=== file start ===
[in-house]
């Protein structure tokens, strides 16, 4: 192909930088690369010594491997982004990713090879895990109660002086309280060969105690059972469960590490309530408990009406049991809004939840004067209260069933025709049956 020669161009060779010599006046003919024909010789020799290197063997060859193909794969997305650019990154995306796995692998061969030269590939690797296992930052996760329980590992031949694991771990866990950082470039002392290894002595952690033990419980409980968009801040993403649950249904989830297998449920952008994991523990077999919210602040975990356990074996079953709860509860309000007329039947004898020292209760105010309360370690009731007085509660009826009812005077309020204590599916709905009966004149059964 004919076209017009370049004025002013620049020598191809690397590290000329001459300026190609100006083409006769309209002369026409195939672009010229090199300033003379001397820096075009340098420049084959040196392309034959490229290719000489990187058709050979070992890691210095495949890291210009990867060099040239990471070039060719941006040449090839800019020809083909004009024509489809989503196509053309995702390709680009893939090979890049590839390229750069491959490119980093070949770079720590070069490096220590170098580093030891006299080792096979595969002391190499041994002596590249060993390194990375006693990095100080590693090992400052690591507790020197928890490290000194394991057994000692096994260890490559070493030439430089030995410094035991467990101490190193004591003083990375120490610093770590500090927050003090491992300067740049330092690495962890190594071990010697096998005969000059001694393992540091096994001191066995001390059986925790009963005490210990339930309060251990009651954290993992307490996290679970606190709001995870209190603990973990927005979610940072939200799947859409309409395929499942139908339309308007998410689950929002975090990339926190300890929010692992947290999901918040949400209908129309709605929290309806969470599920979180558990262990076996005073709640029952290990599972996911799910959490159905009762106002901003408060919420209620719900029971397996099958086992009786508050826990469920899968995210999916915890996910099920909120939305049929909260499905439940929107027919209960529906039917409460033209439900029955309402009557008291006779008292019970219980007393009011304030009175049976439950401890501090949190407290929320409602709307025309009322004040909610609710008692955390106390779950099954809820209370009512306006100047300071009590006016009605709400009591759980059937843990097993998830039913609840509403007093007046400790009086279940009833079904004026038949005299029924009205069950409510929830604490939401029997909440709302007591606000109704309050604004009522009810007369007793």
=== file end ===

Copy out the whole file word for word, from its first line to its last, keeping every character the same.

[in-house]
């Protein structure tokens, strides 16, 4: 192909930088690369010594491997982004990713090879895990109660002086309280060969105690059972469960590490309530408990009406049991809004939840004067209260069933025709049956 020669161009060779010599006046003919024909010789020799290197063997060859193909794969997305650019990154995306796995692998061969030269590939690797296992930052996760329980590992031949694991771990866990950082470039002392290894002595952690033990419980409980968009801040993403649950249904989830297998449920952008994991523990077999919210602040975990356990074996079953709860509860309000007329039947004898020292209760105010309360370690009731007085509660009826009812005077309020204590599916709905009966004149059964 004919076209017009370049004025002013620049020598191809690397590290000329001459300026190609100006083409006769309209002369026409195939672009010229090199300033003379001397820096075009340098420049084959040196392309034959490229290719000489990187058709050979070992890691210095495949890291210009990867060099040239990471070039060719941006040449090839800019020809083909004009024509489809989503196509053309995702390709680009893939090979890049590839390229750069491959490119980093070949770079720590070069490096220590170098580093030891006299080792096979595969002391190499041994002596590249060993390194990375006693990095100080590693090992400052690591507790020197928890490290000194394991057994000692096994260890490559070493030439430089030995410094035991467990101490190193004591003083990375120490610093770590500090927050003090491992300067740049330092690495962890190594071990010697096998005969000059001694393992540091096994001191066995001390059986925790009963005490210990339930309060251990009651954290993992307490996290679970606190709001995870209190603990973990927005979610940072939200799947859409309409395929499942139908339309308007998410689950929002975090990339926190300890929010692992947290999901918040949400209908129309709605929290309806969470599920979180558990262990076996005073709640029952290990599972996911799910959490159905009762106002901003408060919420209620719900029971397996099958086992009786508050826990469920899968995210999916915890996910099920909120939305049929909260499905439940929107027919209960529906039917409460033209439900029955309402009557008291006779008292019970219980007393009011304030009175049976439950401890501090949190407290929320409602709307025309009322004040909610609710008692955390106390779950099954809820209370009512306006100047300071009590006016009605709400009591759980059937843990097993998830039913609840509403007093007046400790009086279940009833079904004026038949005299029924009205069950409510929830604490939401029997909440709302007591606000109704309050604004009522009810007369007793």